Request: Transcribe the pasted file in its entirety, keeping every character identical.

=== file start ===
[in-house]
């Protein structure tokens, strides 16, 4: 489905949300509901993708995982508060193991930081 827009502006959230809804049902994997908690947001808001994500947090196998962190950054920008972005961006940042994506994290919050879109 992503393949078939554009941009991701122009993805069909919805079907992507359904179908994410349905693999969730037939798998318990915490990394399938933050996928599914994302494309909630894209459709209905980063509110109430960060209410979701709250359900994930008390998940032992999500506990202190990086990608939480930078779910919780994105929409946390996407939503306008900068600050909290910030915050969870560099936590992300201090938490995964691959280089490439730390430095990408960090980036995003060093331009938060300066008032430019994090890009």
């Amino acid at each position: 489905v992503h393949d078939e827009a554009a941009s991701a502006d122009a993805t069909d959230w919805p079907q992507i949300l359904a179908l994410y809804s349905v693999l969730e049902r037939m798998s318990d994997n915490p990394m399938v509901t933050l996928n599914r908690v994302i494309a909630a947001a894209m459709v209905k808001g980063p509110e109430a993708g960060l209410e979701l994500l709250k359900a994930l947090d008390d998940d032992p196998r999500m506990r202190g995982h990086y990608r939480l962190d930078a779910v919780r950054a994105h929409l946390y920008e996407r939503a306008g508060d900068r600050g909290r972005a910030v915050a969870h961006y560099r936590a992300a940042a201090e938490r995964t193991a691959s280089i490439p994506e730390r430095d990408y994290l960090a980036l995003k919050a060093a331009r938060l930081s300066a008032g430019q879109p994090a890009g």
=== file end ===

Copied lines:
[in-house]
């Protein structure tokens, strides 16, 4: 489905949300509901993708995982508060193991930081 827009502006959230809804049902994997908690947001808001994500947090196998962190950054920008972005961006940042994506994290919050879109 992503393949078939554009941009991701122009993805069909919805079907992507359904179908994410349905693999969730037939798998318990915490990394399938933050996928599914994302494309909630894209459709209905980063509110109430960060209410979701709250359900994930008390998940032992999500506990202190990086990608939480930078779910919780994105929409946390996407939503306008900068600050909290910030915050969870560099936590992300201090938490995964691959280089490439730390430095990408960090980036995003060093331009938060300066008032430019994090890009």
């Amino acid at each position: 489905v992503h393949d078939e827009a554009a941009s991701a502006d122009a993805t069909d959230w919805p079907q992507i949300l359904a179908l994410y809804s349905v693999l969730e049902r037939m798998s318990d994997n915490p990394m399938v509901t933050l996928n599914r908690v994302i494309a909630a947001a894209m459709v209905k808001g980063p509110e109430a993708g960060l209410e979701l994500l709250k359900a994930l947090d008390d998940d032992p196998r999500m506990r202190g995982h990086y990608r939480l962190d930078a779910v919780r950054a994105h929409l946390y920008e996407r939503a306008g508060d900068r600050g909290r972005a910030v915050a969870h961006y560099r936590a992300a940042a201090e938490r995964t193991a691959s280089i490439p994506e730390r430095d990408y994290l960090a980036l995003k919050a060093a331009r938060l930081s300066a008032g430019q879109p994090a890009g």